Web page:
To further illustrate my point from a more extreme perspective, I will use this example. Some bodybuilders come to me and say I am training my legs as hard as can but I am not puking from sets. Can you show me how to train so hard that I puke? While this sounds ridiculous, this type of mentality does persist inside bodybuilding. Puking from a set is often times viewed as a badge of honor or welcome achievement in the “Bodybuilding Brotherhood”. This type of mentality is what has kept the awesome power of bodybuilding away from the general public and transformed a positive form of self expression into a “narcissistic, self-absorbed, anti-social, cult-like, behavior relegated to the “lunatic fringe”. Numerous companies create ads around this whole behavior by glorifying pain, suffering, and illustrating imagery of a 250lb man standing over a bucket or a pool of vomit on the floor. While most individuals in society would be horrified or disgusted by such a picture, many in the bodybuilding world embrace it, identifying greatness, or achievement with the process of vomiting. As bizarre as it sounds, the above scenario is illustrative of how the act is often mixed up with the intention of the individual. This is a very thin line of consciousness but a very important one to understand it one’s bodybuilding pursuits are to be crowned with success. Heart is where someone pushes themselves to the limits of their physical being. Any person; who tests themselves regularly, with weight training to improve their body, is a real bodybuilder. Real Bodybuilding takes heart and it has nothing to do with how big someone is, how much they bench, or how many titles they have won. Real bodybuilding is about the journey of self. It’s a way to express oneself while improving your health, your awareness, and your selfesteem. Real bodybuilding helps to synchronize the Mind, Body, and Soul connection and enhances every aspect of one’s life. It’s a phenomenal tool for self -improvement and self-discovery. After a lifetime of lifting you can still learn something new about yourself and you can still improve. That’s Real Bodybuilding!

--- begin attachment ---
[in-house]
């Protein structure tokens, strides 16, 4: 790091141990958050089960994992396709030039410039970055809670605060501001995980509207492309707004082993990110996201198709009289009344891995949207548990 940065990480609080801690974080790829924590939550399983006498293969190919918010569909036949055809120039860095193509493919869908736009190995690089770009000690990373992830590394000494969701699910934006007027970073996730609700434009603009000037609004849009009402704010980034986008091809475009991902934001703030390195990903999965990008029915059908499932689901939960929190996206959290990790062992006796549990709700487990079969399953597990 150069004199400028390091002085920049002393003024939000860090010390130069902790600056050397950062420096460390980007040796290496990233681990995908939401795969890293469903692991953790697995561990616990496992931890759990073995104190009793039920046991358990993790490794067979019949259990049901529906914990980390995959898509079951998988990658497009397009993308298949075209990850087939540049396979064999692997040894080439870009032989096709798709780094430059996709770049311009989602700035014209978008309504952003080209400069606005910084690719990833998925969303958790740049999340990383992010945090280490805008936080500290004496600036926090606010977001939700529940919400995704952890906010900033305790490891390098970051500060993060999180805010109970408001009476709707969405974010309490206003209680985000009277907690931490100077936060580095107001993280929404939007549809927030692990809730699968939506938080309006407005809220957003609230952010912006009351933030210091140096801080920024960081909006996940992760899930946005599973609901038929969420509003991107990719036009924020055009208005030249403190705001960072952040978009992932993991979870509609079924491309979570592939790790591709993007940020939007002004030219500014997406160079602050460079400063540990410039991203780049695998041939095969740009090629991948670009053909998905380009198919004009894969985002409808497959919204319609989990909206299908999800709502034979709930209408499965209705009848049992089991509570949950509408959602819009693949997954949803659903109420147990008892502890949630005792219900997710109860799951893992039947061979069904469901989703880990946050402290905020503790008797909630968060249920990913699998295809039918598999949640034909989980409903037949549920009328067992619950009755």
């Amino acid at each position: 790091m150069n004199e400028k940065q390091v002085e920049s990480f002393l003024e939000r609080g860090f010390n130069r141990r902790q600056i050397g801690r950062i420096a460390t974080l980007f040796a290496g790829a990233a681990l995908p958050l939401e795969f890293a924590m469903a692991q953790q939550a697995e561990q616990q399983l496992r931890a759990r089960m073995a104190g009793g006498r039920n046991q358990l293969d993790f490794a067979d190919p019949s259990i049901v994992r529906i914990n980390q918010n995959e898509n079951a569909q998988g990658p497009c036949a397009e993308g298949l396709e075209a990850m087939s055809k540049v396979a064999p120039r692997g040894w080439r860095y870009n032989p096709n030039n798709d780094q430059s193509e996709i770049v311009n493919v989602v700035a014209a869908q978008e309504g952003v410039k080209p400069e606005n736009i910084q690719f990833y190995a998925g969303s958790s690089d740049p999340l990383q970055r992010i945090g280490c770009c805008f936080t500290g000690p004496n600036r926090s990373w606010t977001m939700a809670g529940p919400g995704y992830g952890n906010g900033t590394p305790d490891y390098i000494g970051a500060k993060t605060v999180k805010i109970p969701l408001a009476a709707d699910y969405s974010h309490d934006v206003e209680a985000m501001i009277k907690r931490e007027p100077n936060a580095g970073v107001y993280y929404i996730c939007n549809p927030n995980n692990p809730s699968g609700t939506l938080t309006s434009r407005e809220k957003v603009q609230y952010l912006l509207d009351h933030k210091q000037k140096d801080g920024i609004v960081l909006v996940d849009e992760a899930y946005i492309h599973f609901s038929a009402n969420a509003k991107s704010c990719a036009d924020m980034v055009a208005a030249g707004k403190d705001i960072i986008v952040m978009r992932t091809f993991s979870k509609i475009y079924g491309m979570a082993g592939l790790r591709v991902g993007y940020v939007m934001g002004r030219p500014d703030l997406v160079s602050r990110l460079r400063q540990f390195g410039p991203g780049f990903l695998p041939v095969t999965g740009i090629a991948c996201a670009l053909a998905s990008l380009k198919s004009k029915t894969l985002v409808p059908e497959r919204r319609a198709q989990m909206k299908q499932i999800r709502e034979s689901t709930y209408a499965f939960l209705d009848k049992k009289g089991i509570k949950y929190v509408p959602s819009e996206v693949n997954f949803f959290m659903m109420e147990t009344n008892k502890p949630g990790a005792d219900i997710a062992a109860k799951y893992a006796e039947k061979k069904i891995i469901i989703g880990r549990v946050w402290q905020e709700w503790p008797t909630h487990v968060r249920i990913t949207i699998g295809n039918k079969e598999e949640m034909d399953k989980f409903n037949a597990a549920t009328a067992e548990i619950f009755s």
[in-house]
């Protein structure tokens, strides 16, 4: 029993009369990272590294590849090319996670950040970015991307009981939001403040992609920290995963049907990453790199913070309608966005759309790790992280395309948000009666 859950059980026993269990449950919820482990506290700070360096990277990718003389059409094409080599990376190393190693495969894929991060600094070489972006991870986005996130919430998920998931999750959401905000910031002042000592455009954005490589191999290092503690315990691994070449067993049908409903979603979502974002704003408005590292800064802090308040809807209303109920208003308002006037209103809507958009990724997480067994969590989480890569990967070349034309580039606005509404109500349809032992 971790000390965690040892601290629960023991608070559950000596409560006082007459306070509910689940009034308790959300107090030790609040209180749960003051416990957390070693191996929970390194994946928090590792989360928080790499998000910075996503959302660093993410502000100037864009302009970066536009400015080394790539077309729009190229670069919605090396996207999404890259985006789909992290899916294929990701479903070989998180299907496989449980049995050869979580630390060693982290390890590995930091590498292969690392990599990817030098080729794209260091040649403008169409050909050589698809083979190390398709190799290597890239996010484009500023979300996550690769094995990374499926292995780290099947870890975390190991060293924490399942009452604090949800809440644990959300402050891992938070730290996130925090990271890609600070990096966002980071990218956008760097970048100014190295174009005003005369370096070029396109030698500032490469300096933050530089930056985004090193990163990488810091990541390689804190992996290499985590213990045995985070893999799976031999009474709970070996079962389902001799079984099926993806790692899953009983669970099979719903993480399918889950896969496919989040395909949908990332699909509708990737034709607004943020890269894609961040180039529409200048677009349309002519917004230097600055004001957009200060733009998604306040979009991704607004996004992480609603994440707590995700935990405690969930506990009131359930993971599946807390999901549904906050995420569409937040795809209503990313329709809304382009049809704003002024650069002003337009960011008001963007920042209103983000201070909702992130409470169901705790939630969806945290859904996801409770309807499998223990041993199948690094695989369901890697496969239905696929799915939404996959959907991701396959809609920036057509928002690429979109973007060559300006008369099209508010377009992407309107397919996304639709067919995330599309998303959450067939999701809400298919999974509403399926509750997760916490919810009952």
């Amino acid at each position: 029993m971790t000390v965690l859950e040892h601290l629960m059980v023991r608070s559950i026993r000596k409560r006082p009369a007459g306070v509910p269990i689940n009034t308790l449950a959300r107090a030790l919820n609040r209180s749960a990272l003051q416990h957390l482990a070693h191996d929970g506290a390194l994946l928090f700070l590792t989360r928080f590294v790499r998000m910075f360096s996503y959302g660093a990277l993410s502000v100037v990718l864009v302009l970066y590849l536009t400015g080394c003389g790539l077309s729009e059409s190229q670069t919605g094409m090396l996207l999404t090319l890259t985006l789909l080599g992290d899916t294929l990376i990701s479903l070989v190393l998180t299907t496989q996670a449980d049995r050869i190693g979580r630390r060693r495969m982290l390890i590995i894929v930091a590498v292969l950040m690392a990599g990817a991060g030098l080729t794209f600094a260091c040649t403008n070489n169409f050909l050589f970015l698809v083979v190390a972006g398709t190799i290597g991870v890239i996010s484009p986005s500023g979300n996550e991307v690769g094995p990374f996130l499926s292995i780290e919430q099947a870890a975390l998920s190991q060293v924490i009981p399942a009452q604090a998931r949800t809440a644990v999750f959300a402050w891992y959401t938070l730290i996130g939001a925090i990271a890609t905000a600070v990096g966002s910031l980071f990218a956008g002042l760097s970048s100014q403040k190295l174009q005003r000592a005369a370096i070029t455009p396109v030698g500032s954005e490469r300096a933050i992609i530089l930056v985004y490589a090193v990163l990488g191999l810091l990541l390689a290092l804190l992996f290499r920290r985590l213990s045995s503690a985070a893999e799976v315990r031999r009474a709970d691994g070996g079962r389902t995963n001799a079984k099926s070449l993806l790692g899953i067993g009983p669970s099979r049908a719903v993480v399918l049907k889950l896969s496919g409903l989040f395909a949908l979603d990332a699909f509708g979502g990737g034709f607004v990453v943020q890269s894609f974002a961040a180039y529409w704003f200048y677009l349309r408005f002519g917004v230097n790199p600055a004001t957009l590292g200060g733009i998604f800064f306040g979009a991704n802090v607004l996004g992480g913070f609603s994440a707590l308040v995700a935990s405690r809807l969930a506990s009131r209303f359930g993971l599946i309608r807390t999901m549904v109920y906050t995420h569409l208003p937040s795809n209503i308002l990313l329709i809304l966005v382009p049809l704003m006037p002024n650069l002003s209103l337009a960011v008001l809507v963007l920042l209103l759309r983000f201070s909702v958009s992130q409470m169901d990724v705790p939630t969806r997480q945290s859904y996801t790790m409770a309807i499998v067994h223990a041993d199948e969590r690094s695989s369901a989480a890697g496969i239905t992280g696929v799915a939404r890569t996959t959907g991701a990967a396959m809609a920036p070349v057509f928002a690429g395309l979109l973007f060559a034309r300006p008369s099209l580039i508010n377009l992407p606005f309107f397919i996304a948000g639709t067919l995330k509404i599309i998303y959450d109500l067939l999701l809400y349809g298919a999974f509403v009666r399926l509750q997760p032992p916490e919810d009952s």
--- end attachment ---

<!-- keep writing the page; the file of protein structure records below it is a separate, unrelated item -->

Wade McNutt is a Natural National Bodybuilding Champion and an IFBB Mr. Universe World Champion. He combined the secrets of Eastern Yoga Masters with, scientific, muscle building to produce a revolutionary new health system, called Freaky Big Naturally, find out more at http://www.freakybignatural.com